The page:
Post traumatic stress – one of our greatest – and most neglected – public health issues
Any event(s) can be traumatic when too much comes at you so fast that it overwhelms your usual capacity to cope. Unless trauma finds a way out, the impacts of traumatic events live on in the body.
Dr. Daniel Siegel asks, How can the pain of trauma be so often missed? Perhaps, he proposes, the use of words, both in talk therapy and to describe trauma, diverts attention from the experience of trauma. Trauma becomes an abstract concept that more easily fosters a state of denial; that makes it easier for people to look away from the impact – the disruption – of trauma in the daily lives of so many people.
How can Return to Your Senses help?
Fear of reliving the pain of trauma prevents many affected people from seeking therapeutic interventions.
The flood of sensations during many traumatizing events overwhelms the brain’s rational, thinking and verbal functions. If left unprocessed, these sensations live on in the body and often trigger inappropriate reactions and harmful behaviors.
I am revising Return to Your Senses, the handbook that I uses with Trauma TouchTherapy clients, and would like to share part of it.
• Return to Your Senses supports learning new responses to post traumatic triggers
in present time – without reliving past trauma.
• Return to Your Senses helps people reduce the emotional charge of trigger reactions, so it becomes less threatening to work with them.
Trauma often disrupts sensory awareness.
• Return to Your Senses exercises help restore the brain’s capacity to identify and integrate sensory awareness.
Sensory awareness is expressed in simple words and phrases. For some people this is like learning a new language.
• Return to Your Senses supports fluency in body-centered language to facilitate engagement with, and communication of, your inner world.
What is Trauma Touch Therapy?
- a body-centered approach that may use touch and non-touch modalities,
according to each client’s preference and needs.
- an effective adjunct to talk therapy that addresses “issues in the tissues” that “talk”
therapy cannot access.
- an approach that follows Dr. Judith Herman’s instruction that, people recovering from trauma must be the author of their own recovery.
Who benefits from Trauma Touch Therapy?
These days, post-traumatic care is frequently recommended to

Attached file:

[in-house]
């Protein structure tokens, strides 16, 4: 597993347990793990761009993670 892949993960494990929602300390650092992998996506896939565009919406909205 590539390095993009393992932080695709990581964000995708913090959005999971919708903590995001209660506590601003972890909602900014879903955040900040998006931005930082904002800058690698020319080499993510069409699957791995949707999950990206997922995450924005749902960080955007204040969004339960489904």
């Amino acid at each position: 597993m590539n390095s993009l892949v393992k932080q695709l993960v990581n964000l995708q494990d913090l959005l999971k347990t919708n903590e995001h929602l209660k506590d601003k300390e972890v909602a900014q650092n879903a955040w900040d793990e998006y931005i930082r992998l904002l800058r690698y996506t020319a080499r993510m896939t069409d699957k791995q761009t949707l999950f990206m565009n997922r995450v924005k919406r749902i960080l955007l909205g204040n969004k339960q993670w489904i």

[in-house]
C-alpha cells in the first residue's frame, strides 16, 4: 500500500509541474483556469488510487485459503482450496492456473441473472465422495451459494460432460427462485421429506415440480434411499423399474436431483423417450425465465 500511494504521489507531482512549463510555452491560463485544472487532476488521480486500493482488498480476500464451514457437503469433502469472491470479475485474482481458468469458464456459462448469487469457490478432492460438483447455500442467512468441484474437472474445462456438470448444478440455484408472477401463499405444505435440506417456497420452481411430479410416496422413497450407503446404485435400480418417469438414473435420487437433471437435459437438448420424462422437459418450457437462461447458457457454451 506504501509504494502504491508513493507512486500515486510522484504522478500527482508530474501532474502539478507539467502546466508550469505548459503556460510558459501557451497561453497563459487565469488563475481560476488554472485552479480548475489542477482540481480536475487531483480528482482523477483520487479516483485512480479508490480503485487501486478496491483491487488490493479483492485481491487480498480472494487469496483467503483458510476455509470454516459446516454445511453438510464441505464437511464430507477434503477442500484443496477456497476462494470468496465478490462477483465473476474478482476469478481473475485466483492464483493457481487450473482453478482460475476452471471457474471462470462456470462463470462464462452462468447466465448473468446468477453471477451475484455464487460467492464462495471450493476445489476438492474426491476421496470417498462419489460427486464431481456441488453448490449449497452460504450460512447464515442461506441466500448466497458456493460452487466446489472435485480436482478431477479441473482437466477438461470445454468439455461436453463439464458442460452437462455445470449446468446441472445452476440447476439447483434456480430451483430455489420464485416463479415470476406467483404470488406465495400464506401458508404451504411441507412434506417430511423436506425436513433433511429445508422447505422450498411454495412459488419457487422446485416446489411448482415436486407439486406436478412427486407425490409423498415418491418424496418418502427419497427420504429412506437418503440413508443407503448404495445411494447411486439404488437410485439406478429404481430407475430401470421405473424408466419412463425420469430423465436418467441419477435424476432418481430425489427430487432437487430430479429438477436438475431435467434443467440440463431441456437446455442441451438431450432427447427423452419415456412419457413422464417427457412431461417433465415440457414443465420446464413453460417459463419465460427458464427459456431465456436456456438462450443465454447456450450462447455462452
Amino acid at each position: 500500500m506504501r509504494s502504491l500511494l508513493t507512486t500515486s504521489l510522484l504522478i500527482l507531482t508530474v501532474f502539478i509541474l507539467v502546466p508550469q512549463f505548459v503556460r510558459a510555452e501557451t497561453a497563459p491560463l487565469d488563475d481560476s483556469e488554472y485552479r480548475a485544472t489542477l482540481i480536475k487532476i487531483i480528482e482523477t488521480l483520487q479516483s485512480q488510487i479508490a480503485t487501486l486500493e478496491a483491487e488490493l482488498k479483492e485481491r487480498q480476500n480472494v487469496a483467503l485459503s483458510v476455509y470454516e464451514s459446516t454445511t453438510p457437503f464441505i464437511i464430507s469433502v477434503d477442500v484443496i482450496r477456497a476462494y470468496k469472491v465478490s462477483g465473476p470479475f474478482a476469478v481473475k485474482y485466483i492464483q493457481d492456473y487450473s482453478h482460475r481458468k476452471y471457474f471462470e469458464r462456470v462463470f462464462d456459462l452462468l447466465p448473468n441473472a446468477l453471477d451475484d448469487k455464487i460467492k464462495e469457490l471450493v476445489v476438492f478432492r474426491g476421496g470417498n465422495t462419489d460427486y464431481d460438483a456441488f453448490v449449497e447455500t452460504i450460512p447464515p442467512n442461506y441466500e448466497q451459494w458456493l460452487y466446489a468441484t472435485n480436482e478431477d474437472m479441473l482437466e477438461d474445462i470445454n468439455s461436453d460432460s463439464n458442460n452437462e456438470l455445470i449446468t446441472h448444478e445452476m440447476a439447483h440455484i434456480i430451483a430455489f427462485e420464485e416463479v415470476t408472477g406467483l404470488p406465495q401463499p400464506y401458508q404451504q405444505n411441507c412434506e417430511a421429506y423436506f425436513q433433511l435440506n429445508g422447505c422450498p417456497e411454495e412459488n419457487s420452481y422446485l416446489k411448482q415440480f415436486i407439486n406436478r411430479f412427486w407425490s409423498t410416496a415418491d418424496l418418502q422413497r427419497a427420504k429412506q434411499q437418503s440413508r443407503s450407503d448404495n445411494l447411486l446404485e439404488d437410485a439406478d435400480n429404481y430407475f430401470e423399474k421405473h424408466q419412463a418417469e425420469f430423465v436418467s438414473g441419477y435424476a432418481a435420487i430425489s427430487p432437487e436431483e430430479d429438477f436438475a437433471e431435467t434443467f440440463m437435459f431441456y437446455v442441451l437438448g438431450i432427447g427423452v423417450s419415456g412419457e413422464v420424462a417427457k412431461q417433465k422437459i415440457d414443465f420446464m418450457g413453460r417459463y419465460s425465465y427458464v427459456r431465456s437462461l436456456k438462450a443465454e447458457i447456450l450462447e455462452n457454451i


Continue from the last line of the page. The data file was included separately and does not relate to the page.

•survivors of accidents and illness
•survivors of natural disasters
•survivors of war and the terrible things we do to each other
Less recognized is Compassion Fatigue – aka Vicarious (secondary) Traumatization – which is common among those who witness suffering and trauma.
• first responders
• social workers
• caregivers and all who witness trauma and suffering
Dr. Naomi Remen says, The expectation that we can be immersed in suffering and loss daily and not be touched by it is as unrealistic as expecting to walk through water and not get wet.
In 2011, after a bombing in Mumbai I received the following email from a Mumbai social worker:
I am at a loss as how I should piece this together.
There is so much rage and so much sorrow within;
the healing will take a while.
Survivor’s guilt? Possibly.
But also the fact that as a society we’ve let this grow within us. Is this natural?
Is there a way of getting it out of our system?
Do we work towards cleaning out little corners of the
world and hope that eventually we will have a cleaner world? I don’t have answers;
I don’t even have the questions.
I only hope that someday the questions and the answers
will be there;
and we will in some way be able to right this wrong.
In addition to terrorizing events, there’s the devastating effects of wars that continue to draw attention to the far-reaching effects of post traumatic stress on soldiers, their children, friends, loved ones, and to the recognition that, without successful post traumatic trauma care, we’ll all POWs.
General Peter (Walter Reed Army Hospital), says that it’s tough trying to change attitudes toward PTSD and suicide because he’s fighting a military culture that doesn’t believe that injuries that can’t be seen are as serious as visible injuries.
That belief, combined with doctors, therapists and other care givers who often feel overwhelmed by not knowing what to do, also thwarts public support for trauma care efforts.
What if not knowing5 is a powerful place to be?
In my personal and professional work, I discovered that when I substitute knowing what to do, with curiosity about what is happening in the moment, trauma often directs us to the way out. So, ironically, the experience of not knowing what to do, becomes a chunk of the solution.
Return to Your Senses invites people to create safe space:
• to step back from being overwhelmed
• to not know
• to discover the internal resources that support new learning in ways that are kind and gentle.
Remember to take yourself through the experiences slowly enough to integrate your new learning — and to be aware of opportunities to include joy in your journey.
2017, revision # 3
Carol Springer 2017, revision # 3
Daniel Siegel in Trauma & the Body, A sensorimotor approach to psychotherapy, Pat Ogden, Kekuni Minton, Clare Pain, Norton, 2006; p. xiv.
I don’t know image: http://clipart-library.com/images/rTLozrEEc.png
Find Joy in the ordinary image https://soundingsliterary.files.wordpress.com/2014/09/find-joy1.jpg